After a year in which a pandemic caused all sorts of logistical nightmares and delays for new car arrivals, 2021 is shaping up to be a year to look forward to. Car makers have plenty of exciting and important models headed here over the next 12 months, so we've listed the cars most significant to Australia.
1. VOLVO XC40 RECHARGE EV
(*denotes an estimated price)
Already known for safety and building practical wagons, Volvo is set to bring electricity into its modern repertoire via the XC40 Recharge EV. Sitting above the XC40 Recharge PHEV, the EV version drives all four wheels via two electric motors making a combined 300kW/600Nm.
The dash to 100km/h takes just 4.9sec and the claimed range from its 78kWh battery is north of 400km. Considering the XC40 is already one of the marker’s top-selling PHEVs, it bodes well for the all-electric version due mid-year.
2. BMW iX
After the smaller BMW iX3 kicks off BMW's all-electric SUV story earlier in the year, we can expect the iX to lob before year's end. Closer in size to a BMW X5 (the iX3 is based on the X3), the iX makes a big electric statement, right down to its buck-toothed grille.
Dual motors combine to send 367kW to all four wheels, and range from the 100kWh battery is said to be more than 600km, suggesting excellent energy efficiency. Early adopters will have to head to the BMW website because the iX is online order only.
3. VW GOLF
Prices jump but the manual gearbox option remains. Those choosing an auto will do without the fuel-saving DSGs, Australia instead receiving regular torque converters with eight ratios for smoother take-offs. Golf remains at the core of Volkswagen, now picking up a more advanced IQ driver assistance system.
Even better is that the 180kW front-drive GTI will arrive within weeks of the mainstream range, providing the first taste of the hot hatch range that in 2022 will include the 235kW all-paw Golf R.
4. FORD MUSTANG MACH 1
A new year and a new addition to the Mustang family, this time the Mach 1. For about $10K more than a regular GT you get revised aerodynamics (including a rear diffuser), Michelin Pilot Sport 4 rubber and ample visual trimmings to accentuate the muscle.
The 5.0-litre V8 makes the same 345kW/556Nm but the optional 10-speed auto holds onto gears for another few hundred revs, not only stepping up the sound but also acceleration. Just 700 are heading here.
5. BMW M3/M4
Price: $144,900 (M3), $149,900 (M4)
The pinnacle of 3 Series (and 4) performance is an early (and welcome) new arrival that doesn’t mess with a proven formula. An in-line twin-turbo six-cylinder makes 353kW as a manual or 375kW in the auto Competition pack.
All-wheel drive (BMW calls it xDrive) will feature for the first time late in the year. The new M Track Mode and Drive Analyser are among the many tech advances for a car that promises a slick driving experience, albeit one that increasingly leverages technology.
6. PEUGEOT 3008 PHEV
The 3008 mid-size SUV will kick off the brand’s electrification push in Oz. Early in the year the 3008 gets a facelift, but things get more serious in the second half with the 3008 PHEV, in front- or all-wheel drive.
Front-drivers pair a 1.6-litre turbo with an 80kW electric motor, while the AWD adds an 83kW rear motor and ups the total output to 221kW. A 13.2kWh battery is good for 56km in the FWD or 59km in the Hybrid4.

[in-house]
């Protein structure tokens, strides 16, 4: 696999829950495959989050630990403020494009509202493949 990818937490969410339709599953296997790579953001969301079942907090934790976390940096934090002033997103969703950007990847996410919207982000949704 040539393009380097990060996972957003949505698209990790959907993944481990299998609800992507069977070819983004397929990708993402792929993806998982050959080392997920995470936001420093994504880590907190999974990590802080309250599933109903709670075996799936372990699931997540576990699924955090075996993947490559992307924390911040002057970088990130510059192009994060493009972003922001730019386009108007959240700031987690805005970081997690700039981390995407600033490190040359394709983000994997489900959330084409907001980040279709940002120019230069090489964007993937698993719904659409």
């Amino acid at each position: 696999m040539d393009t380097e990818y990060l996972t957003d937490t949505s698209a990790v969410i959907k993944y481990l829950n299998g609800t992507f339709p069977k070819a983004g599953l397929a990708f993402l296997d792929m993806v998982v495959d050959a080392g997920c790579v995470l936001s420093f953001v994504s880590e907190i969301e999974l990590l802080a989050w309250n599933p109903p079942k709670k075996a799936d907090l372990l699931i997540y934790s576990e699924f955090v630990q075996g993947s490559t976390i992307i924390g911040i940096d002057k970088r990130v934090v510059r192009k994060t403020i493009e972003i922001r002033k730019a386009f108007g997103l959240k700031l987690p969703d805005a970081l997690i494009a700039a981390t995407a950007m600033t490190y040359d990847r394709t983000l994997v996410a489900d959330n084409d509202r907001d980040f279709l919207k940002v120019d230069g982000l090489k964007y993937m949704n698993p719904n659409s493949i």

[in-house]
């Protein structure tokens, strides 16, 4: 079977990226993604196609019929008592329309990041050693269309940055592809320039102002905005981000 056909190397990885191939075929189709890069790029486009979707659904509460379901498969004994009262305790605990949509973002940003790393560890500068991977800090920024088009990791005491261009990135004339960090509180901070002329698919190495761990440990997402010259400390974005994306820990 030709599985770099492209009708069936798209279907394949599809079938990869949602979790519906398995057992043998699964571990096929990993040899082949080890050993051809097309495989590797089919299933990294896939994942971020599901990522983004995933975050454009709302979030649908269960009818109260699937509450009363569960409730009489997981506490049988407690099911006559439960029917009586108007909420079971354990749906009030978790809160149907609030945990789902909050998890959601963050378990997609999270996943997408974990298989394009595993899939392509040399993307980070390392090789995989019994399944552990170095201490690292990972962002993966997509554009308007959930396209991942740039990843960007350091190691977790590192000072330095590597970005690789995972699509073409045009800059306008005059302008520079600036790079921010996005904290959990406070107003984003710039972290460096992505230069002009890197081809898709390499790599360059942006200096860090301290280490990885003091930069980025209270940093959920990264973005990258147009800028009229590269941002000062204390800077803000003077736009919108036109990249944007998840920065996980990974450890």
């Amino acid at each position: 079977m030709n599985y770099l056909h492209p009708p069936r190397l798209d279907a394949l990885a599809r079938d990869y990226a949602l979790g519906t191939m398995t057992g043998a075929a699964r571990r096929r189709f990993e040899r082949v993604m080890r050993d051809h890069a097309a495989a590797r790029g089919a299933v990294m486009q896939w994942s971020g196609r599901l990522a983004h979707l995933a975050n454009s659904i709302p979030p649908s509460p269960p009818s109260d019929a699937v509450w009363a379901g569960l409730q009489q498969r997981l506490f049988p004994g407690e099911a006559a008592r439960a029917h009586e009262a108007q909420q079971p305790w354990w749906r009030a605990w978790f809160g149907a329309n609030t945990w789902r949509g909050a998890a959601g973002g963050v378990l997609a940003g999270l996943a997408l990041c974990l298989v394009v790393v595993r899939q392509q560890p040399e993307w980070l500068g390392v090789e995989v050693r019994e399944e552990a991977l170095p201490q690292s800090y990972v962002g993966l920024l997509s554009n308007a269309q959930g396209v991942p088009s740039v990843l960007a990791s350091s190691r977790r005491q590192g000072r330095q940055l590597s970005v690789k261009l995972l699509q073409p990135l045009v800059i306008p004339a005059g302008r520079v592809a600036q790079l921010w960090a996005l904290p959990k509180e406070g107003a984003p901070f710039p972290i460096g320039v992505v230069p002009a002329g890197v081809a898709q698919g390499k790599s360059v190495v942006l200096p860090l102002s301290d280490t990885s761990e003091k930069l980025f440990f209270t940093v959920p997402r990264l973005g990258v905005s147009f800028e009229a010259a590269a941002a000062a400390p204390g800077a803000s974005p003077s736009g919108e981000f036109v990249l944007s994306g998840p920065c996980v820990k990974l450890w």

7. LEXUS UX300E
Luxury rivals have long offered EV options, but Lexus has relied on regular hybrids as a fuel-saving measure. That all changes with the arrival of the UX300e. Utilising the compact SUV body of the UX, the UX300e replaces the engine with a 150kW/300Nm electric motor driving the front wheels.
It will sit at the top of the UX line-up, suggesting a starting price around $70K. Fed by a 54kWh battery, it’s good for 300km-plus between charges.
8. MAZDA MX-30
The sixth Mazda SUV model will be very different to the other five. The MX moniker is typically reserved for Mazdas with a bit of zing – think MX-5 and MX-6 – and the MX-30 will add some coupe flair to the compact SUV segment, something highlighted by the rear-hinged ‘freestyle’ back doors.
It is also the first Mazda EV, but comes with a range-extending petrol sibling pairing a 2.0-litre engine with a mild hybrid system. The hybrid will arrive by mid-year, followed by the EV.
9. CHEVROLET CORVETTE
General Motors’ presence in Australia switches from true-blue Holden to apple-pie American during 2021, in the form of the eighth-generation of a sports car legend. The first mid-engined Corvette is also the first to emerge from the Bowling Green factory with the steering wheel on the right, taking hefty conversion costs out of the equation.
V8 muscle and supercar DNA will make the Porsche-crushing circa-$150K price tag tempting for those prepared to try some two-door muscle from the US of A.
10. MERCEDES-BENZ EQA
This is the year when Mercedes-Benz doubles down on its electric offensive, with the EQA set to be the most affordable of its early EV efforts. Just as its EQC bigger sibling shares much with the GLC, the EQA leans on the core design of the GLA.
A closed-off grille and blue highlights will provide visual differentiation, while a choice of electric drivetrains is set to broaden its EV appeal in a market segment set to explode in 2021.
11. NISSAN NAVARA PRO-4X
Just when you thought the ute market was reaching its peak, along comes another brand looking to expand the appeal. This time it’s Nissan hoping to capitalise on the action at the pointy end of the pick-up category.
Joining the heavily updated Navara that arrives early in the year will be a Pro-4X early in the second quarter. Rather than just cosmetic tweaks, the Pro-4X gets more substance, with all-terrain rubber, a chunkier sports bar, black highlights and red towhooks.